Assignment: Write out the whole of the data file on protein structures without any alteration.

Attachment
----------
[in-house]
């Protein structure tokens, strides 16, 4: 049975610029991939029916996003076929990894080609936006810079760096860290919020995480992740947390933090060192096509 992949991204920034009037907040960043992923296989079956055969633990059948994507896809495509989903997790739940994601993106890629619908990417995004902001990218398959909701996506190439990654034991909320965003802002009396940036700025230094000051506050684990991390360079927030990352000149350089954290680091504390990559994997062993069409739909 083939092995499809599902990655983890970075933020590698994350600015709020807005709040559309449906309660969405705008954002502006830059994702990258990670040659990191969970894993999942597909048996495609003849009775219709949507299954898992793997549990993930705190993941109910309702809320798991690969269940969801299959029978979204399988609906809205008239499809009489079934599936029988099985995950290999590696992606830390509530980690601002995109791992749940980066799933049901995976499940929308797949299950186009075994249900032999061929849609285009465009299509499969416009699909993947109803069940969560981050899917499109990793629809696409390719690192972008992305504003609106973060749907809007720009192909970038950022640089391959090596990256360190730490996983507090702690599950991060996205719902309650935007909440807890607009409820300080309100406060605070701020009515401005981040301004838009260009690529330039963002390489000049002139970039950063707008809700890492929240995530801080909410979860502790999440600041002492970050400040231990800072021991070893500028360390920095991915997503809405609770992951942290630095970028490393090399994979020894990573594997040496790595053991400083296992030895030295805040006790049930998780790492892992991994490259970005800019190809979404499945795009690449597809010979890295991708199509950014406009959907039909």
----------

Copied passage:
[in-house]
């Protein structure tokens, strides 16, 4: 049975610029991939029916996003076929990894080609936006810079760096860290919020995480992740947390933090060192096509 992949991204920034009037907040960043992923296989079956055969633990059948994507896809495509989903997790739940994601993106890629619908990417995004902001990218398959909701996506190439990654034991909320965003802002009396940036700025230094000051506050684990991390360079927030990352000149350089954290680091504390990559994997062993069409739909 083939092995499809599902990655983890970075933020590698994350600015709020807005709040559309449906309660969405705008954002502006830059994702990258990670040659990191969970894993999942597909048996495609003849009775219709949507299954898992793997549990993930705190993941109910309702809320798991690969269940969801299959029978979204399988609906809205008239499809009489079934599936029988099985995950290999590696992606830390509530980690601002995109791992749940980066799933049901995976499940929308797949299950186009075994249900032999061929849609285009465009299509499969416009699909993947109803069940969560981050899917499109990793629809696409390719690192972008992305504003609106973060749907809007720009192909970038950022640089391959090596990256360190730490996983507090702690599950991060996205719902309650935007909440807890607009409820300080309100406060605070701020009515401005981040301004838009260009690529330039963002390489000049002139970039950063707008809700890492929240995530801080909410979860502790999440600041002492970050400040231990800072021991070893500028360390920095991915997503809405609770992951942290630095970028490393090399994979020894990573594997040496790595053991400083296992030895030295805040006790049930998780790492892992991994490259970005800019190809979404499945795009690449597809010979890295991708199509950014406009959907039909």